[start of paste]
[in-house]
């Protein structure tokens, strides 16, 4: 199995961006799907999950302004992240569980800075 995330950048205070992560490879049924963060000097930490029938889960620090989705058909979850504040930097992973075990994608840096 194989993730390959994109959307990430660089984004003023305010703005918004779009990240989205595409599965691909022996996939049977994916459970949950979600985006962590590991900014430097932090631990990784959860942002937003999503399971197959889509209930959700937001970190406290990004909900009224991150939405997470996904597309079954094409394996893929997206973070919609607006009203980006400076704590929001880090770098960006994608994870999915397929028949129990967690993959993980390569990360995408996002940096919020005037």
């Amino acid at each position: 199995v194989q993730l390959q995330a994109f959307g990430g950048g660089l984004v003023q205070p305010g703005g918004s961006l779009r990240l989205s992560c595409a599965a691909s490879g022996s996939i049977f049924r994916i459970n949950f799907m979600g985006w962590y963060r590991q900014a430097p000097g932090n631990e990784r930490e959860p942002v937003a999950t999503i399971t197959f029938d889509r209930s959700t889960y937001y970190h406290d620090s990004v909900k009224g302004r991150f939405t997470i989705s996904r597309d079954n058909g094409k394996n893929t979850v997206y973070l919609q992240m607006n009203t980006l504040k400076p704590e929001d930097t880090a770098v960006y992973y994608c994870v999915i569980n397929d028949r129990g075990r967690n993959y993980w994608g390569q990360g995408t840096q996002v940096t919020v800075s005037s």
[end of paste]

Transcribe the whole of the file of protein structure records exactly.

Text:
[in-house]
């Protein structure tokens, strides 16, 4: 199995961006799907999950302004992240569980800075 995330950048205070992560490879049924963060000097930490029938889960620090989705058909979850504040930097992973075990994608840096 194989993730390959994109959307990430660089984004003023305010703005918004779009990240989205595409599965691909022996996939049977994916459970949950979600985006962590590991900014430097932090631990990784959860942002937003999503399971197959889509209930959700937001970190406290990004909900009224991150939405997470996904597309079954094409394996893929997206973070919609607006009203980006400076704590929001880090770098960006994608994870999915397929028949129990967690993959993980390569990360995408996002940096919020005037």
């Amino acid at each position: 199995v194989q993730l390959q995330a994109f959307g990430g950048g660089l984004v003023q205070p305010g703005g918004s961006l779009r990240l989205s992560c595409a599965a691909s490879g022996s996939i049977f049924r994916i459970n949950f799907m979600g985006w962590y963060r590991q900014a430097p000097g932090n631990e990784r930490e959860p942002v937003a999950t999503i399971t197959f029938d889509r209930s959700t889960y937001y970190h406290d620090s990004v909900k009224g302004r991150f939405t997470i989705s996904r597309d079954n058909g094409k394996n893929t979850v997206y973070l919609q992240m607006n009203t980006l504040k400076p704590e929001d930097t880090a770098v960006y992973y994608c994870v999915i569980n397929d028949r129990g075990r967690n993959y993980w994608g390569q990360g995408t840096q996002v940096t919020v800075s005037s």